Native Lazy Loading Images

What is ‘lazy loading’?

When building websites, we’re always conscious of page weight, in terms of how much data the browser needs to load in order to display a page to the user.

The heaviest elements on a page are usually images, for example if you had 10 1mb images on your page, the browser would need to download 10 x 1mb (10mb) of data. Even if the user never even scrolls to the part of the part where these images are, the browser will still download them all.

This is an issue from a performance perspective, and also for users browsing your site on 3G / 4G connections, you’re burning up their data unnecessarily and slowing down their experience.

To counter this issue, there are a number of ways of telling the browser to defer loading a particular image, until the user scrolls to it, usually using javascript.

In the example above, you can see the 3 images loading as we scroll down, as represented by the green markers on the timeline, rather than everything coming in at the same time at the point of page load.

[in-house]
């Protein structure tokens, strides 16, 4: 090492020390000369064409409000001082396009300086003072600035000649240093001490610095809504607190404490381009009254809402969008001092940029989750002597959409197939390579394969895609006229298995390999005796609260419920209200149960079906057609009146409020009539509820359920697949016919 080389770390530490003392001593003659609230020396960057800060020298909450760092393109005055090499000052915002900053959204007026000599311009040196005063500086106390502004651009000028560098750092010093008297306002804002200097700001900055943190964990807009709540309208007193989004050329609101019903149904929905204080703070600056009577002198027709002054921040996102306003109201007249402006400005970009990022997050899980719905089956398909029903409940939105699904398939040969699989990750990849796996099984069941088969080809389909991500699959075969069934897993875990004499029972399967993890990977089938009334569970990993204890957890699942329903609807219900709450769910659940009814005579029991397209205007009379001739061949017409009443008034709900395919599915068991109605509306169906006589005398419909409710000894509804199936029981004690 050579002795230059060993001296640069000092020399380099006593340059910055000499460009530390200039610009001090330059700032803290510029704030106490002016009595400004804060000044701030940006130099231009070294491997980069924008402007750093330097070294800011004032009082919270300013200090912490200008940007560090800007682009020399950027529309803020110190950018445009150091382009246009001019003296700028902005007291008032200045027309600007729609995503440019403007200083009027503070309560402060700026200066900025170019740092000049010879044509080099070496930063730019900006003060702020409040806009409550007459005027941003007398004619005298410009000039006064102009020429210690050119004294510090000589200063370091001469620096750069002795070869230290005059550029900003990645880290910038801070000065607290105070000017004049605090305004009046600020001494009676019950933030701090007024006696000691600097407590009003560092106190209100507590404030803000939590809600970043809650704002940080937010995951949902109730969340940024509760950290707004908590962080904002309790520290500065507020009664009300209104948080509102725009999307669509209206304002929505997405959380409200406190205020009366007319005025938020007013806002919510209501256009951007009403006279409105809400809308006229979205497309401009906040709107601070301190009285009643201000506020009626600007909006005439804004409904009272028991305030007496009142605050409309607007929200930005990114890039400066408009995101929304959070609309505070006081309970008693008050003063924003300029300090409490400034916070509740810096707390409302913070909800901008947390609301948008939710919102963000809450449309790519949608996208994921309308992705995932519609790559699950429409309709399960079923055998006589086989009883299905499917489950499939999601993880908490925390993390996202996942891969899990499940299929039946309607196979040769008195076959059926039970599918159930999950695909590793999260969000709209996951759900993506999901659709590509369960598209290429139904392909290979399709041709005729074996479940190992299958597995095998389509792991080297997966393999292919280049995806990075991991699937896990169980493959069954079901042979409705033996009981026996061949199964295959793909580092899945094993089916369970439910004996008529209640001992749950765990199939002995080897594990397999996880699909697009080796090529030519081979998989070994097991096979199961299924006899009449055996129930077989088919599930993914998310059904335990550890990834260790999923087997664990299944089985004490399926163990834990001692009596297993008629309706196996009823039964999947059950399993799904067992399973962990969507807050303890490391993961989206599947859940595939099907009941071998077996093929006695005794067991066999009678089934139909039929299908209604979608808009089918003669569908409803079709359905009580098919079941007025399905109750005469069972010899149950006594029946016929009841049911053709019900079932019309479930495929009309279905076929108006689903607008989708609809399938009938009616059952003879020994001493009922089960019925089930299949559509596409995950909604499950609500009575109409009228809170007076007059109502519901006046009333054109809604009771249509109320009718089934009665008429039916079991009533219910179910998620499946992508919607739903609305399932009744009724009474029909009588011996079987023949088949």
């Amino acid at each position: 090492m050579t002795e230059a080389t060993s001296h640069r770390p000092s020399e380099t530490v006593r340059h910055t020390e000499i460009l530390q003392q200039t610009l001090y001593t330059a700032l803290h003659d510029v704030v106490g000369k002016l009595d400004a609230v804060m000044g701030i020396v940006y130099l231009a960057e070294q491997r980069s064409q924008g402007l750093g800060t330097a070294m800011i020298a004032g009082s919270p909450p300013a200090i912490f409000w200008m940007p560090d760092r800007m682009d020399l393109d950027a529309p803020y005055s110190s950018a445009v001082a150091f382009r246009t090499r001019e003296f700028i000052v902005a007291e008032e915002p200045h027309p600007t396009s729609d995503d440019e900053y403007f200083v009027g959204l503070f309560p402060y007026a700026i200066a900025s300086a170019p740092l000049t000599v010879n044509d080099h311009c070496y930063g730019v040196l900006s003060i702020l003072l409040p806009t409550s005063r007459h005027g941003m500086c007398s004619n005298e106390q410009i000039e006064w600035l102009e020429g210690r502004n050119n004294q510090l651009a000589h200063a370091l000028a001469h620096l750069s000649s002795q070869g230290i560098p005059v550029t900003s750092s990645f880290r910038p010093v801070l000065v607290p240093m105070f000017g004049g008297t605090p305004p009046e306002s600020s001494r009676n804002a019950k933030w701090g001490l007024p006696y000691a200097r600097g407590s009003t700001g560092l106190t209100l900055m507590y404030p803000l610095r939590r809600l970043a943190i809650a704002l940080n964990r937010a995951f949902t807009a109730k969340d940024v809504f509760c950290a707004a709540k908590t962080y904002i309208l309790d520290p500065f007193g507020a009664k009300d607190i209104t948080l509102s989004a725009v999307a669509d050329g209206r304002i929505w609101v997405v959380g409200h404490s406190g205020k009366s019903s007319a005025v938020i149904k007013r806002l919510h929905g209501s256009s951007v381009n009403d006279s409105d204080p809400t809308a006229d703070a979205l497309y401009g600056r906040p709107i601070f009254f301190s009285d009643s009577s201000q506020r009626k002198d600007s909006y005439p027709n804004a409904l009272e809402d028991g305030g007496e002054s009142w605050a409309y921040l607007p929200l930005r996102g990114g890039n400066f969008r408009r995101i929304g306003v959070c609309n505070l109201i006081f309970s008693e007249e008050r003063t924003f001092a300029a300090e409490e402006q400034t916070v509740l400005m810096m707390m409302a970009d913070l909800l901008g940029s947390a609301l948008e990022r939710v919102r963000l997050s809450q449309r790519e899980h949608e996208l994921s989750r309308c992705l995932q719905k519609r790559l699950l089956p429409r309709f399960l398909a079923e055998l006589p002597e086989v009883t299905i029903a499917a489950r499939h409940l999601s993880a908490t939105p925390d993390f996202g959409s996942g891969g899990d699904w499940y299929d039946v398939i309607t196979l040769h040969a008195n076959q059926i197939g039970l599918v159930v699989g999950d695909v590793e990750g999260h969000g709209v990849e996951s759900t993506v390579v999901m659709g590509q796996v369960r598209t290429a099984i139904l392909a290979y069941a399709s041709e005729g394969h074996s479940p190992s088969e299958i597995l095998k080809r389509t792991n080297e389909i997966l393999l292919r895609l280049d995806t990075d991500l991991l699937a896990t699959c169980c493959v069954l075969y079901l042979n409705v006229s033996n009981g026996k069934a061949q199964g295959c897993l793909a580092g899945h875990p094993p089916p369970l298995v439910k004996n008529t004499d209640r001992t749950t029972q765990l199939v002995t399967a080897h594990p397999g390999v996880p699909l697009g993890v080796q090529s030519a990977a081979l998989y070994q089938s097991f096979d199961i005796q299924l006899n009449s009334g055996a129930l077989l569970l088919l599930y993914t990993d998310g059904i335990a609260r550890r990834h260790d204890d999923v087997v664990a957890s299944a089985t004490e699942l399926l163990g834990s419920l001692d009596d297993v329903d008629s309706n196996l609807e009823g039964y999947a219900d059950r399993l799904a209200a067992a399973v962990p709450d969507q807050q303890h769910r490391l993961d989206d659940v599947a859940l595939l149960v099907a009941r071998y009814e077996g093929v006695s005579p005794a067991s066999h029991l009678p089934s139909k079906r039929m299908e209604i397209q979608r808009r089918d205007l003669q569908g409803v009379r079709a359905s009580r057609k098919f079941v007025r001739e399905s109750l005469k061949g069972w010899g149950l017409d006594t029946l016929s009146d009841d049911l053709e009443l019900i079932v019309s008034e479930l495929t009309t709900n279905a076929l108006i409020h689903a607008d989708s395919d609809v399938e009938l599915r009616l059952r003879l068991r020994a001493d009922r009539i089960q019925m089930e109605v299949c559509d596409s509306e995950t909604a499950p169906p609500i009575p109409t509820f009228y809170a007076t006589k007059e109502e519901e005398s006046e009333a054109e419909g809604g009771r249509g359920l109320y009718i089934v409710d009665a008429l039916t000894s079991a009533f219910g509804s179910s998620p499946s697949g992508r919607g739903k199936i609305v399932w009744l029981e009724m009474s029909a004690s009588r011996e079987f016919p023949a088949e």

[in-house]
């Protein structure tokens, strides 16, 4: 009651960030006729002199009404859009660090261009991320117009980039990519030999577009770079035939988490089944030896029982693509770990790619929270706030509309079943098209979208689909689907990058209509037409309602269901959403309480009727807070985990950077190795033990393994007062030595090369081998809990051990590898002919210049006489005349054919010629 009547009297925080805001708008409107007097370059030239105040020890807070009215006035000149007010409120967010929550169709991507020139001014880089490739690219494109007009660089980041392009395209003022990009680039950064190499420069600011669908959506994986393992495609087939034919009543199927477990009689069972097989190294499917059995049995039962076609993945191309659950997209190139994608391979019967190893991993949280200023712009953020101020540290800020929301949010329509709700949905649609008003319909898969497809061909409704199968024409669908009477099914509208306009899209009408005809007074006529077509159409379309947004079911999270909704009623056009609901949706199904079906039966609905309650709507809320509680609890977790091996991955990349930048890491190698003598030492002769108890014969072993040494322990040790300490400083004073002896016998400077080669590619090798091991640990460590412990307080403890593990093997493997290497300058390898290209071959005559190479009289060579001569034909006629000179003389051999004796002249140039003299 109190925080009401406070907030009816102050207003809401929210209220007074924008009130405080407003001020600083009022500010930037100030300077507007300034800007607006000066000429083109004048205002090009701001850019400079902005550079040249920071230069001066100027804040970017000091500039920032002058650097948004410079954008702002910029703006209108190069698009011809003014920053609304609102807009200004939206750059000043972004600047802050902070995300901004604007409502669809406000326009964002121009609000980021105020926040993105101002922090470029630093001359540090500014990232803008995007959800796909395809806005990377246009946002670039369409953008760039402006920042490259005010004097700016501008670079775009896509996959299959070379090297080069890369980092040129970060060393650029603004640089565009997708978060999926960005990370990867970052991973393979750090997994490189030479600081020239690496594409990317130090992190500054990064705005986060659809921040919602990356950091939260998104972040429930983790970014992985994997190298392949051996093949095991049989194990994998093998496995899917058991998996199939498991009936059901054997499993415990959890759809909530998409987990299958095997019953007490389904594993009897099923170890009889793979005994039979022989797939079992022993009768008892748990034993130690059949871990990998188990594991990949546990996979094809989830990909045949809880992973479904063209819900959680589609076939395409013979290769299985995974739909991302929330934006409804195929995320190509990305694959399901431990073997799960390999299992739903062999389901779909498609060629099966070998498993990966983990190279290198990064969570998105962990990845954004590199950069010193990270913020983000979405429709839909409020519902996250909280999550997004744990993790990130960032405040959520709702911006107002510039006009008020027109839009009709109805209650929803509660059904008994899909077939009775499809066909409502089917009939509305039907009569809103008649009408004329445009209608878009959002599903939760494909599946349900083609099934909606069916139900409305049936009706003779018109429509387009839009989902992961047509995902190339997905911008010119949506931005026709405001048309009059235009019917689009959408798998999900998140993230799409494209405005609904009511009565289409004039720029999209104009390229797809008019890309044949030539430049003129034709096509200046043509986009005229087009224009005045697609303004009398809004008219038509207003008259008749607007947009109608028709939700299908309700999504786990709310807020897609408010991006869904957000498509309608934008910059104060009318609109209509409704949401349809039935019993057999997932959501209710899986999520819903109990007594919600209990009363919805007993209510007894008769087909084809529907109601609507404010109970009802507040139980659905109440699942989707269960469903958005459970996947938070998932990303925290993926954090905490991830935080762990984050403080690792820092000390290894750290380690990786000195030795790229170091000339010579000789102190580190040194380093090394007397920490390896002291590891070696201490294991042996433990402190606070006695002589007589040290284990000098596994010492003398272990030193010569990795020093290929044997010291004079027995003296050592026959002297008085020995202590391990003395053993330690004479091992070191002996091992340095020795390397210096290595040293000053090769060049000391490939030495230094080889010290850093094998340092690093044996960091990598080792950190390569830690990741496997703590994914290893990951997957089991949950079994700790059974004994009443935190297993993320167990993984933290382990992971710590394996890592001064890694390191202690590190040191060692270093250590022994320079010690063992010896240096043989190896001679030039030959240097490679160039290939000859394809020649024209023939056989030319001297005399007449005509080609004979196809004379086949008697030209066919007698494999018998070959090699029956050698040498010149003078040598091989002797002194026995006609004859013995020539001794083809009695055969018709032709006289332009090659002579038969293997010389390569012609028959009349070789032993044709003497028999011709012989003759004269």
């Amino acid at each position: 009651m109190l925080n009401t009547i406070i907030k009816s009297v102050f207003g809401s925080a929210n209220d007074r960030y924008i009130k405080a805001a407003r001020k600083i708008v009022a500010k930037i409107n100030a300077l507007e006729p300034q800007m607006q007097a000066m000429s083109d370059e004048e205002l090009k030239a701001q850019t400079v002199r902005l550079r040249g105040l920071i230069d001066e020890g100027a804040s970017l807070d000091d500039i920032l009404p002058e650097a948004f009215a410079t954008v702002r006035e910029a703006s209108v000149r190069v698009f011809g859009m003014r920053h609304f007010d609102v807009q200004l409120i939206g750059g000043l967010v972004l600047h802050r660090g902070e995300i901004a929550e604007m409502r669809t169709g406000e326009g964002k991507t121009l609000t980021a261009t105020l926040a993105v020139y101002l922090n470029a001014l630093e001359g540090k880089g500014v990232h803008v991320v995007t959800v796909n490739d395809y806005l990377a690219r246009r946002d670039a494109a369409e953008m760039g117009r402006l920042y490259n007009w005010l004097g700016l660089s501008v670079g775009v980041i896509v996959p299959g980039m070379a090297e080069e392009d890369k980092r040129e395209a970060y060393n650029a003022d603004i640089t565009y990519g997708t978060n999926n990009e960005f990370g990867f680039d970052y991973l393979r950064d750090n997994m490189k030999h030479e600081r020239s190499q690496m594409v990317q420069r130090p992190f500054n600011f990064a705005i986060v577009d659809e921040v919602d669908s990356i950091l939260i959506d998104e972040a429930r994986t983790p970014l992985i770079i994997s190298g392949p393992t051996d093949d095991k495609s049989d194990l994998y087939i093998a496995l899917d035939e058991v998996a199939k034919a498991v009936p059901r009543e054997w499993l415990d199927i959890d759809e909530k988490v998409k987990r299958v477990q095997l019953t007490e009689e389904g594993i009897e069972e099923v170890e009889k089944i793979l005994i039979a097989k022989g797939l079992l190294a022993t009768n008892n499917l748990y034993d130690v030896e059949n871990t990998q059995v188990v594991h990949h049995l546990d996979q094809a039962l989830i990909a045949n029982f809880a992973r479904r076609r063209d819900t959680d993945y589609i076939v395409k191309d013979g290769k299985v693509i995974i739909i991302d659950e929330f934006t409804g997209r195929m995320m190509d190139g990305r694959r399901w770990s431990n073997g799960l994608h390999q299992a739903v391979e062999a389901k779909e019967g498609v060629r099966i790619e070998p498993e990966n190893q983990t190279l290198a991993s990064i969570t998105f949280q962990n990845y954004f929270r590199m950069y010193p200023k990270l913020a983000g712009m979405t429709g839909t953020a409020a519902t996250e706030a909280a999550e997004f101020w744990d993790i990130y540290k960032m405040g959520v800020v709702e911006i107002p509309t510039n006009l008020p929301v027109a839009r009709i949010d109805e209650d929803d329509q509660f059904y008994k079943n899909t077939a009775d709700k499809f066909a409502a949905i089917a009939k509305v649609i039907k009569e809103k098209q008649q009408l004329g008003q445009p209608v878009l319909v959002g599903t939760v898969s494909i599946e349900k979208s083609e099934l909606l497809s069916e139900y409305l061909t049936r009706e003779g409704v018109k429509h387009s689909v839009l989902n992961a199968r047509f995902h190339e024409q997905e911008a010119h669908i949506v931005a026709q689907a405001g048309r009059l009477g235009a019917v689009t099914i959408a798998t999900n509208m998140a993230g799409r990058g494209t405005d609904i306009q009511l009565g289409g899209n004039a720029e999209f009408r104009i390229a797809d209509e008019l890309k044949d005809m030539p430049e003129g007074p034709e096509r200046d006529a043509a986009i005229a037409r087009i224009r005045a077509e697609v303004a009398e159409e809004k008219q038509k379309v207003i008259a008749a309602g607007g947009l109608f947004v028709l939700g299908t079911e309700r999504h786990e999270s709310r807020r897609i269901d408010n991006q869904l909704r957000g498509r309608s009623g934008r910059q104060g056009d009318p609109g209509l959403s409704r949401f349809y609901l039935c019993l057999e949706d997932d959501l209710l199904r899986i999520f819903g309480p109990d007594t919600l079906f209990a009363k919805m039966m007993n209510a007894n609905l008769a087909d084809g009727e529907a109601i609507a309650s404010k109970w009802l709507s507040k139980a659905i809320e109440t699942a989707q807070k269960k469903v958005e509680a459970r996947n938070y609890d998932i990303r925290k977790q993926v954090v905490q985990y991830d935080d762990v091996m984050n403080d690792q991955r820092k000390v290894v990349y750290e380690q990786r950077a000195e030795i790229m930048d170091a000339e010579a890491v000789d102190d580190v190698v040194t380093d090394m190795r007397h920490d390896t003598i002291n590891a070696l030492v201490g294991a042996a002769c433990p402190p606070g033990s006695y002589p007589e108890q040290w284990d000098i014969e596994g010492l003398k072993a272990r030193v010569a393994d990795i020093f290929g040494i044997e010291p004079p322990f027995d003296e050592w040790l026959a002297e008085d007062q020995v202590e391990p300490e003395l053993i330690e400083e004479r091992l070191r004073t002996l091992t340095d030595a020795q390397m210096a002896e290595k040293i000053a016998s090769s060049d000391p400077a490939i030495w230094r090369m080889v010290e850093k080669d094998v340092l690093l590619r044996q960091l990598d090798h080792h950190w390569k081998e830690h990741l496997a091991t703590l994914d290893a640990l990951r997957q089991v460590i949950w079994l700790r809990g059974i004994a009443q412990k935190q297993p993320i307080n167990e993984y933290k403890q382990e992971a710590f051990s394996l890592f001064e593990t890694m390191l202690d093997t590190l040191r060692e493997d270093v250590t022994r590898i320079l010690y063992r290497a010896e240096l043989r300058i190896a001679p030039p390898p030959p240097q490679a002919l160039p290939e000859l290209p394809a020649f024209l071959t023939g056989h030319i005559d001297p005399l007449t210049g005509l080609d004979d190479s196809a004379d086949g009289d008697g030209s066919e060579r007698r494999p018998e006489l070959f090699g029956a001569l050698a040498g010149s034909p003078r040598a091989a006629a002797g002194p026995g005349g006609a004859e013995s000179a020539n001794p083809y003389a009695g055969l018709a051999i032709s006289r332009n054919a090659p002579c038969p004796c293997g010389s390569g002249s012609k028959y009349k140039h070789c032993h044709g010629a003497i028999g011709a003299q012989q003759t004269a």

So what’s new?

As of Google Chrome 75+, we can natively lazy load images, with just one html attribute, no javascript required.

This is simply done by adding loading="lazy" to your image element.

<img src="img/imagename.jpg" loading="lazy" alt="I'm a lazy loading image" />

This is currently enabled using a flag, however hopefully it’ll be a default feature very soon. Currently we can turn it on via chrome://flags/#enable-lazy-image-loading

What’s the big deal?

Although normal users won’t currently benefit due to this behind hidden behind a flag in Google Chrome, we hope it’ll come into production very soon and do away with the overly complex methods currently being used throughout the web, further streamlining website code and meaning even less data download and bandwidth usage. The is good news for everyone. 😁

Jason Nye

Co-director